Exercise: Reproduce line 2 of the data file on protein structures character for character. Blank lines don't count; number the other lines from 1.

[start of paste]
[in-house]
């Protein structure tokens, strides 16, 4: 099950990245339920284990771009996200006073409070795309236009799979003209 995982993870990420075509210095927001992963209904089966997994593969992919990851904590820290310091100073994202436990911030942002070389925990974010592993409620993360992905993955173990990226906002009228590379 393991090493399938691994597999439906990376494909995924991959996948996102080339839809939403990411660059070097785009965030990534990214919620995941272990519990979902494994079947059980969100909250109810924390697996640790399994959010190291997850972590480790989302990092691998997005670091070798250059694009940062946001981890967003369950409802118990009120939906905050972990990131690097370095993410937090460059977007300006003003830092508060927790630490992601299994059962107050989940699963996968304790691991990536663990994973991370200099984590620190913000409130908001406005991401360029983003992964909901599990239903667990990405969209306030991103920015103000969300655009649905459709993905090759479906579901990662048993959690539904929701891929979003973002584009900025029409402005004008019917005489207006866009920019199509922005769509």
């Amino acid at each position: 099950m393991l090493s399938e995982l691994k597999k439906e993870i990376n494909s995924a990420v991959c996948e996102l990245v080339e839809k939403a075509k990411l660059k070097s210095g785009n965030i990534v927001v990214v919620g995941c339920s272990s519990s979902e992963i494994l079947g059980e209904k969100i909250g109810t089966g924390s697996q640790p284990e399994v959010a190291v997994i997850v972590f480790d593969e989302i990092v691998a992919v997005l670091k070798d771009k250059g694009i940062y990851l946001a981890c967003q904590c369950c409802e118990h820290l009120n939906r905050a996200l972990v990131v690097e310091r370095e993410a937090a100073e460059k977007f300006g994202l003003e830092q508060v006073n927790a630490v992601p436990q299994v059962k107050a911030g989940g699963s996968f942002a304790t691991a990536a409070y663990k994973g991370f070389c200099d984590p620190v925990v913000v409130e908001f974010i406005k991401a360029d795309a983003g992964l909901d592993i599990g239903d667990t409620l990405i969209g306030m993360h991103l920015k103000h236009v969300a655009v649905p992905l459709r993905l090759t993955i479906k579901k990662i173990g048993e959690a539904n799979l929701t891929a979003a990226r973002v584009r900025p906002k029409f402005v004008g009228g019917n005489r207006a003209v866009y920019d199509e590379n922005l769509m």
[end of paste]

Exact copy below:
């Protein structure tokens, strides 16, 4: 099950990245339920284990771009996200006073409070795309236009799979003209 995982993870990420075509210095927001992963209904089966997994593969992919990851904590820290310091100073994202436990911030942002070389925990974010592993409620993360992905993955173990990226906002009228590379 393991090493399938691994597999439906990376494909995924991959996948996102080339839809939403990411660059070097785009965030990534990214919620995941272990519990979902494994079947059980969100909250109810924390697996640790399994959010190291997850972590480790989302990092691998997005670091070798250059694009940062946001981890967003369950409802118990009120939906905050972990990131690097370095993410937090460059977007300006003003830092508060927790630490992601299994059962107050989940699963996968304790691991990536663990994973991370200099984590620190913000409130908001406005991401360029983003992964909901599990239903667990990405969209306030991103920015103000969300655009649905459709993905090759479906579901990662048993959690539904929701891929979003973002584009900025029409402005004008019917005489207006866009920019199509922005769509």